Lunch stop in Rosario was the best so far.
Spend the night in Yecora in a nice and clean hotel and were very pleased with our first vegetable shopping experience: 4 bananas, 1 cucumber, 2 tomatoes, 1 onion, 1 avocado, 2 limes for less than 2 bucks!
The road from Yecora to Creel was even more amazing. It was newly paved and one continuation of smooth curves op and down the green mountain. Still hardly any cars and the few trucks, were nice to let us pass. They use their left blinker when it’s safe to pass them, which is really cool.
We dared to burn a little bit more of rubber on the sides, but still had to be cautious of the livestock on the road.
Late afternoon we arrived in Creel, where we waived down a guy on a KLR. It was a young guy Chris from Kansas City who was traveling solo through the 35 UN countries in North and South America. Chris gladly showed us the way to the main street and helped us find a cheap hotel.
Chris with his KLR.
Went for dinner with Chris who’s an extremely intelligent young man, who likes to talk about the world we live in, the universe, our future, our past, free will, destiny, religion and much more. He was from an ultra-religious and conservative family but as a kid, he couldn’t accept that a lot of the information he got in school didn’t fit in with the story he got from the bible. Like how can you explain the existence of dinosaurs more than 60 million years ago if god created the world 6000 years ago. And his experience from traveling, confirmed his skepticism against the rigid beliefs he grew up with. Chris works as a photographer and does portraits of people he meet in all 35 countries. Check out his website and amazing pictures.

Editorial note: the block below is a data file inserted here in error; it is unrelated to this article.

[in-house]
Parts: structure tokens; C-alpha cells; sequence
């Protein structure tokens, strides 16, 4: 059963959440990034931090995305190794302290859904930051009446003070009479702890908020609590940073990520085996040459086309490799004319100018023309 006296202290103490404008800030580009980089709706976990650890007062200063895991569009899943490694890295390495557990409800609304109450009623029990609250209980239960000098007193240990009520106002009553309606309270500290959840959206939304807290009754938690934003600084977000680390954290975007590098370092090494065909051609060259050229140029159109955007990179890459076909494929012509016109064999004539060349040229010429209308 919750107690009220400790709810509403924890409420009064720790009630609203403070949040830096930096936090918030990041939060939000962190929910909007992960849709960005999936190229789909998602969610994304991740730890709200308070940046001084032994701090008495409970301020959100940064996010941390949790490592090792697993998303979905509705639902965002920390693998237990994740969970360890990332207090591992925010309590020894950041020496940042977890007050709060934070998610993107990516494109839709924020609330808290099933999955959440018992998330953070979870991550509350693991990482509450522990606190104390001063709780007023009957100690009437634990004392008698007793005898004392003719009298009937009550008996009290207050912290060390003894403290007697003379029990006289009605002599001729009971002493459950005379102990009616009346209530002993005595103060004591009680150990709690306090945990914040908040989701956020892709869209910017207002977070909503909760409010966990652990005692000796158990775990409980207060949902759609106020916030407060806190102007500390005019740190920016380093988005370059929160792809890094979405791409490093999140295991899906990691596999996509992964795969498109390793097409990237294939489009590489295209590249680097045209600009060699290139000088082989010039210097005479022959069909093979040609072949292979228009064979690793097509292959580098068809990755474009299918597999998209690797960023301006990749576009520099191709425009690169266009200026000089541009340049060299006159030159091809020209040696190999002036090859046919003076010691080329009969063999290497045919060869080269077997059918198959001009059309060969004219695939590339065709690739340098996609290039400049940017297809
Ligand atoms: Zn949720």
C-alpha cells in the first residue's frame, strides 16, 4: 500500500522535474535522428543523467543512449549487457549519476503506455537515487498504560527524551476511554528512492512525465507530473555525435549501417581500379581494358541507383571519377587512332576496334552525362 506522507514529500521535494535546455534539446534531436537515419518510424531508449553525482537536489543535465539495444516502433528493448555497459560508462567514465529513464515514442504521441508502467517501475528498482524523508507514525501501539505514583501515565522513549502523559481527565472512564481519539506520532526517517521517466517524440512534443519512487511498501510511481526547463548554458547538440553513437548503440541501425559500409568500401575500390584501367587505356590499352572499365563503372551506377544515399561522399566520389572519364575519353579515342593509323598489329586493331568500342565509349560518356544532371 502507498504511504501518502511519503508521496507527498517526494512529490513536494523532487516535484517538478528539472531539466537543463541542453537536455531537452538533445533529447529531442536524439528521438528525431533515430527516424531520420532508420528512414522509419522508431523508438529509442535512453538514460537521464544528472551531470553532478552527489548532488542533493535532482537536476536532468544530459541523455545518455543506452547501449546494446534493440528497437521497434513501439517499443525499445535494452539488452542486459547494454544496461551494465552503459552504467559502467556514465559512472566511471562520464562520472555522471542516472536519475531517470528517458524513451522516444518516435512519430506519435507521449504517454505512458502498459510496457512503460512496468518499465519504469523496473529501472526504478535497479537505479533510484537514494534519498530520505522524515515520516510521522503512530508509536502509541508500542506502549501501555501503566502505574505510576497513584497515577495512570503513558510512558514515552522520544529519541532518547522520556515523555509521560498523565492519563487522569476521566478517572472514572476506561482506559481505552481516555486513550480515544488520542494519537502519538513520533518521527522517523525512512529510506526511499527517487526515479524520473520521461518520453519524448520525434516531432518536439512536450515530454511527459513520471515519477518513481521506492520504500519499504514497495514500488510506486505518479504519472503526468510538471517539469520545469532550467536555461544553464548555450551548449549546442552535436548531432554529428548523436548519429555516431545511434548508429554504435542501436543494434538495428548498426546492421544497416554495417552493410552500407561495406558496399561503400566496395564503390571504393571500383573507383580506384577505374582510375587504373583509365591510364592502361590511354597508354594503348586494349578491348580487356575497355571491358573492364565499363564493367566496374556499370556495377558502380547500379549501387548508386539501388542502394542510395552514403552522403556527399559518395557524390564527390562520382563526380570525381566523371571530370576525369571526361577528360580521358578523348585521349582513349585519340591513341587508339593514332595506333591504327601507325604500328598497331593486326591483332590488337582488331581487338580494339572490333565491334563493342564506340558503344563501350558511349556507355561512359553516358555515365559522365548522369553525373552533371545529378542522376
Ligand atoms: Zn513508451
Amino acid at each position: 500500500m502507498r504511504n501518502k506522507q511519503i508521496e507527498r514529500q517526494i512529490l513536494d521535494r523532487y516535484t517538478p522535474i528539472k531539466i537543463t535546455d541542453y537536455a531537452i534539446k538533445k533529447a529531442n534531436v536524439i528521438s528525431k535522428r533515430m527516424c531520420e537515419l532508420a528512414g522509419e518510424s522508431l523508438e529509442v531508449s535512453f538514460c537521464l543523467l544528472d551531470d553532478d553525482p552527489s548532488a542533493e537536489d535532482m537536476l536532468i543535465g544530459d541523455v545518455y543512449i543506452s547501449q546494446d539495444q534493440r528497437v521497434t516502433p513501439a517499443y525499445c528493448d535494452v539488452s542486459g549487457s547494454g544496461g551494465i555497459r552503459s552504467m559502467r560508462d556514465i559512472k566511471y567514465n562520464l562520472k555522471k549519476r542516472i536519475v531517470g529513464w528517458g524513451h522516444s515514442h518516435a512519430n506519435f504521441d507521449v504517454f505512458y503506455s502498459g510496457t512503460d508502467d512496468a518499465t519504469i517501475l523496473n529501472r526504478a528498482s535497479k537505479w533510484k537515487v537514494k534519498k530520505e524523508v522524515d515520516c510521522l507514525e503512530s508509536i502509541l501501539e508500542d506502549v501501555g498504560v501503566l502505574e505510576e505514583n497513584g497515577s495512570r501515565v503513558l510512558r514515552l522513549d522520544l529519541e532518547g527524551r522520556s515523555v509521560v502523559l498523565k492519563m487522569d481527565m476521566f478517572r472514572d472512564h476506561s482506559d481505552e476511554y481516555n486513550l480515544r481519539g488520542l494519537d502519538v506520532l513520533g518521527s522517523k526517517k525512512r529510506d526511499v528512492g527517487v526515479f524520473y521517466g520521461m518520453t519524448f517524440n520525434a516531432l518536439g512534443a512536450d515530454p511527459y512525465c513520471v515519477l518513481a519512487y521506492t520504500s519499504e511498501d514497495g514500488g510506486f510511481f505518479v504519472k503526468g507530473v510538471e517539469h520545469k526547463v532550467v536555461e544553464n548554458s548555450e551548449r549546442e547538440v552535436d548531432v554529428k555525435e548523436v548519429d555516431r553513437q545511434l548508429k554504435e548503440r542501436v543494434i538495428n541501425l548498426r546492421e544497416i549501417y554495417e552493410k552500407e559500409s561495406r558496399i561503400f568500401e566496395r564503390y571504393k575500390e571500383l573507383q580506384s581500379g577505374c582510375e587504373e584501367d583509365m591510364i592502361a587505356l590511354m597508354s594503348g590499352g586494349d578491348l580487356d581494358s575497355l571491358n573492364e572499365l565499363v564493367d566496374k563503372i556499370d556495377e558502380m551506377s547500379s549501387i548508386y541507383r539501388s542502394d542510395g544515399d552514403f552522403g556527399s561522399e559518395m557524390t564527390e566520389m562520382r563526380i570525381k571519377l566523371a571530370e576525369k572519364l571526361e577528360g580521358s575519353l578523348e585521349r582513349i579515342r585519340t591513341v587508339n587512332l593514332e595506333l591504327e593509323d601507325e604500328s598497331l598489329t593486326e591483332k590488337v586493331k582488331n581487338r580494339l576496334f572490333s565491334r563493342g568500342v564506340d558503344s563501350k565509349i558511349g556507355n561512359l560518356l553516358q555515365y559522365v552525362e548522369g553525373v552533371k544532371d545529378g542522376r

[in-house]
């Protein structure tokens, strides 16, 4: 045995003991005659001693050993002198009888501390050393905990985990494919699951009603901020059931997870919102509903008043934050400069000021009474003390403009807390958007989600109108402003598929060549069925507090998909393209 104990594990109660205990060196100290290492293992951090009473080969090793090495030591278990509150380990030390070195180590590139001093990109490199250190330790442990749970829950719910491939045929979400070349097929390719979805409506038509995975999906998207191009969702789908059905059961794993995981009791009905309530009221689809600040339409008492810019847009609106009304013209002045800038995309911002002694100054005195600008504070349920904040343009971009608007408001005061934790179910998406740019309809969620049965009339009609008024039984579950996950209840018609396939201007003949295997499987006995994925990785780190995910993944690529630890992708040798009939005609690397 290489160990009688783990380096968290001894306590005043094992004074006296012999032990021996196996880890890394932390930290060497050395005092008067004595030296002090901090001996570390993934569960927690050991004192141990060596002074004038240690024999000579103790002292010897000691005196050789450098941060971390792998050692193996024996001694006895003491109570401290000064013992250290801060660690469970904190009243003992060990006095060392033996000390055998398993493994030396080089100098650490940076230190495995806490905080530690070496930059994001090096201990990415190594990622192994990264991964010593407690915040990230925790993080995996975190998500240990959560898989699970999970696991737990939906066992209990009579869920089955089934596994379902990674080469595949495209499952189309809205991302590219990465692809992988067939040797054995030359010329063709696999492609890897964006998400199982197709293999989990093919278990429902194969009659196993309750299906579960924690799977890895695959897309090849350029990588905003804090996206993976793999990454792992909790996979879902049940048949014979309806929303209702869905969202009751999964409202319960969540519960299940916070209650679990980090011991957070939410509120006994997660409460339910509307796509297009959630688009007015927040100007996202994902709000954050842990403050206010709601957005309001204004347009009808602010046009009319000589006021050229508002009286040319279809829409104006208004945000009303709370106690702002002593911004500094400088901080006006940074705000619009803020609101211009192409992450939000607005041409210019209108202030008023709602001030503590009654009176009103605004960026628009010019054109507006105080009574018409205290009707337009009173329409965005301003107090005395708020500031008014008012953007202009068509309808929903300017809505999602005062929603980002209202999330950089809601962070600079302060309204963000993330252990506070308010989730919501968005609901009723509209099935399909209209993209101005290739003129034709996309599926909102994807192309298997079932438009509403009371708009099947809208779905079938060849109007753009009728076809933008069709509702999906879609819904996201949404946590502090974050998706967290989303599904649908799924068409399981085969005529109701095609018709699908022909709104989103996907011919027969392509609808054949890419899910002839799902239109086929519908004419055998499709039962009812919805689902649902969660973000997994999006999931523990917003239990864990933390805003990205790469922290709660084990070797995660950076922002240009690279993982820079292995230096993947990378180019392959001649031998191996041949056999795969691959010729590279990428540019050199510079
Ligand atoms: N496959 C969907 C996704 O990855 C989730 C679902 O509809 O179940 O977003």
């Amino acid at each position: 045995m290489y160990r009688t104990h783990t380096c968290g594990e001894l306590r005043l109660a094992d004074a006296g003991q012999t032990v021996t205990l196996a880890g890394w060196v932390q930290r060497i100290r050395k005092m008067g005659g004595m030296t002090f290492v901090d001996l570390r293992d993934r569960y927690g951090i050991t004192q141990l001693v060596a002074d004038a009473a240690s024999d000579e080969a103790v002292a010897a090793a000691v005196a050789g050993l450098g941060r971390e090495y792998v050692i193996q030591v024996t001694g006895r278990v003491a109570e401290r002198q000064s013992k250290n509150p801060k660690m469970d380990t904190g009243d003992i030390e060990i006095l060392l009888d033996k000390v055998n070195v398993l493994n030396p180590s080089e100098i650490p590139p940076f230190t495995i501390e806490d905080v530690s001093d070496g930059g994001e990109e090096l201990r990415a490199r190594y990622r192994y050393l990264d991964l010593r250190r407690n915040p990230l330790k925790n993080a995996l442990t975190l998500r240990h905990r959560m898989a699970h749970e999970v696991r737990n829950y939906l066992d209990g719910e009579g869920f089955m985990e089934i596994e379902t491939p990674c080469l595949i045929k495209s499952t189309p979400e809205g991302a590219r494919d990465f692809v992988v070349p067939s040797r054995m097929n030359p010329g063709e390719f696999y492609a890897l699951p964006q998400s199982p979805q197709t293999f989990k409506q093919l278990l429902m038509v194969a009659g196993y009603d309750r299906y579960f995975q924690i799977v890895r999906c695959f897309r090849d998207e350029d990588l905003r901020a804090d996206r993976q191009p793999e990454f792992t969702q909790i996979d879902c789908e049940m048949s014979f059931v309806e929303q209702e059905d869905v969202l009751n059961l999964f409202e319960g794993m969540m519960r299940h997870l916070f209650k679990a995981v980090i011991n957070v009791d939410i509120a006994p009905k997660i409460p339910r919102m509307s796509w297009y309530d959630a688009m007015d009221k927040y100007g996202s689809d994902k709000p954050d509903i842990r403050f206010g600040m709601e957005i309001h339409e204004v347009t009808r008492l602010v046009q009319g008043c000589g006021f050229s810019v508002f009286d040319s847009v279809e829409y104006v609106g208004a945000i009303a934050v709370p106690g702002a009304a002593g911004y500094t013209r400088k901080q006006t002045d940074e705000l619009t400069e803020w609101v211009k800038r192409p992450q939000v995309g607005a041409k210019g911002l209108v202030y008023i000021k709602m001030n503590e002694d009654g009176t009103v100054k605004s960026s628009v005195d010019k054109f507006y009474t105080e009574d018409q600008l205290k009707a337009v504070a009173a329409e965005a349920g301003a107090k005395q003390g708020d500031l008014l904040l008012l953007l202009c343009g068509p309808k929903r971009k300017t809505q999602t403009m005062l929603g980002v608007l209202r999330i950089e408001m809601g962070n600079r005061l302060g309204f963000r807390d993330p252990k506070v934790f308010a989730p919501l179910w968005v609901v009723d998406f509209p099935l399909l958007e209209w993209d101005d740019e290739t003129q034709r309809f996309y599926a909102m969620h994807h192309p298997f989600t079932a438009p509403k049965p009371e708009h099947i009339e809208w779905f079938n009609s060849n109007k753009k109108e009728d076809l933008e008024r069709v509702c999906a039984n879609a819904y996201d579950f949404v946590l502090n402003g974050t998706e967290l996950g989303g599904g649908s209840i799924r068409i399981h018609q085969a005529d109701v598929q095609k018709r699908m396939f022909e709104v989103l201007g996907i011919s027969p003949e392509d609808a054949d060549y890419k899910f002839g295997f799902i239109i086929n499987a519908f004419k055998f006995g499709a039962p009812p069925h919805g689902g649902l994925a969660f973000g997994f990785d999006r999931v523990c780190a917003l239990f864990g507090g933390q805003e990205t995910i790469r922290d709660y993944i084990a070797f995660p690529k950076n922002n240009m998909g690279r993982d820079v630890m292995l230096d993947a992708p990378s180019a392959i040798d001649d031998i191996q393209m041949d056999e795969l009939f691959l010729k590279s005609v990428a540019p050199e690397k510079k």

Chris joined us for a trip to Batopilas at the bottom of the Copper Canyon. So we headed out for an amazing ride on roads with endless curves and hairpins first on pavement and later on a long windy dirt road. The road was so scary at points that simply I couldn’t stop and make photos. It made me dizzy and scared to look down at the switchbacks below me. I had to keep focusing on the piece of dirt in front of me.
Enjoying the view. We met a group of Mexicans who were working on the road construction. The road to Batopilas will be paved in a few years.